Food Facts: Cassia Vs Ceylon Cinnamon
When the temperature starts to drop and the leaves turn, people begin to crave comforting fall flavors and spices. Cinnamon is one of most popular autumn flavors, sprinkled regularly into pumpkin pie and on top of a daily latte. As with many foods, there are some interesting facts about cinnamon that may surprise many. You can attend an online culinary arts program to learn the history of this and other everyday foods – But ask yourself, is your cinnamon the real deal or are you really tasting cassia?
The cinnamon that is sold and consumed in the U.S. is actually cassia. The shape is called a quill and has a thick yet smooth bark. Cassia is known for being a brash yet sweet spice. It’s also known as Saigon cinnamon, and comes from Vietnam, Japan, Indonesia and Korea.
If you know anything about ceylon, you may have heard people call it the real or true cinnamon. This spice is milder in flavor and not as spicy as its counterpart, but is considered a higher quality. Some say the flavor profile is similar to vanilla with hints of floral flavors. Ceylon can be described as a scroll, and the thin bark is much frailer than cassia. The Mexican culture uses ceylon to flavor hot chocolate. It comes from India, Brazil, Sri Lanka and the Caribbean.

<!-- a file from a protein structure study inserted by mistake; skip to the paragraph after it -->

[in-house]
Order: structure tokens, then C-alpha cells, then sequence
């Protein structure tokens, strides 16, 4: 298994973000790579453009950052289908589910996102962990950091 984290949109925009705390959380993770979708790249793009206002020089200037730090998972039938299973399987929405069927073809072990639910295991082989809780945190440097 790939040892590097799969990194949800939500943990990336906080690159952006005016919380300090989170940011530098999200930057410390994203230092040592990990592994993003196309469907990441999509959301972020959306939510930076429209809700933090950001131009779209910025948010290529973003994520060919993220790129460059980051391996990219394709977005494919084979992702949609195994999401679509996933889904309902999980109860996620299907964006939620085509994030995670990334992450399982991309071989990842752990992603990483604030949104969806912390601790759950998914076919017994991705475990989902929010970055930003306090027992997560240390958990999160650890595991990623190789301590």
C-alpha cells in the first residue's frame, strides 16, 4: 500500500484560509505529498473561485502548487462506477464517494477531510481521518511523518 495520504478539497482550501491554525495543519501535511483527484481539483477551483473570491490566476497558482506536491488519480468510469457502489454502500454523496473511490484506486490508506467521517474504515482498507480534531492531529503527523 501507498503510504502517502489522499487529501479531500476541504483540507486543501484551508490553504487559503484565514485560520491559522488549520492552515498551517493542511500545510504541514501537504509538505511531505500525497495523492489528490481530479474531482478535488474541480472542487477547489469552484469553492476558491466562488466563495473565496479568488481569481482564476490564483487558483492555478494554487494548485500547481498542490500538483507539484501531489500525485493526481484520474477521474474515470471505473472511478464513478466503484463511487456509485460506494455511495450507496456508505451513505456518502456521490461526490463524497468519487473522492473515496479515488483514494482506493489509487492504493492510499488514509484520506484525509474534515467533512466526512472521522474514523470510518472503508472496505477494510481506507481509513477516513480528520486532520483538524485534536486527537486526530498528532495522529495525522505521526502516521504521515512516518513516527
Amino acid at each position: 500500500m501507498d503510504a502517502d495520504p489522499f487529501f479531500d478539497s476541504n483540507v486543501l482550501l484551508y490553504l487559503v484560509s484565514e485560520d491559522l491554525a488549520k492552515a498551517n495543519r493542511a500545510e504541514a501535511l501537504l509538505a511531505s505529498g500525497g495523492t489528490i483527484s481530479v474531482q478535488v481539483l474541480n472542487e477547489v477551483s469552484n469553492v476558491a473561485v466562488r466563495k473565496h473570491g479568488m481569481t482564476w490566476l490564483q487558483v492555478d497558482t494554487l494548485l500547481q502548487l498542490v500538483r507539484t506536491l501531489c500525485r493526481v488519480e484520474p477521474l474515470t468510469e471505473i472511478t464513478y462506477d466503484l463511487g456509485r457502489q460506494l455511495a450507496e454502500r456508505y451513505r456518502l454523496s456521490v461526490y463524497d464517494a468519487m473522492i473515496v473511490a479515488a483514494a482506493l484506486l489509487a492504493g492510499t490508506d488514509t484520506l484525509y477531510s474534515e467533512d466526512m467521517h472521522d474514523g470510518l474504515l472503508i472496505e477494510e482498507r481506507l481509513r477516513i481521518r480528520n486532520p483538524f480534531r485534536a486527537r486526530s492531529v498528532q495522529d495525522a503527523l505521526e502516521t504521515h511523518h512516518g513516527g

Cinnamon health benefits
A study in the journal Diabetes Care tested participants with type 2 diabetes and found that cinnamon consumption has been linked to lower levels of glucose. Additionally, it reduces the risk of cardiovascular disease.
If your go-to cold weather spice is cassia cinnamon, try the ceylon version for a mild alternative.
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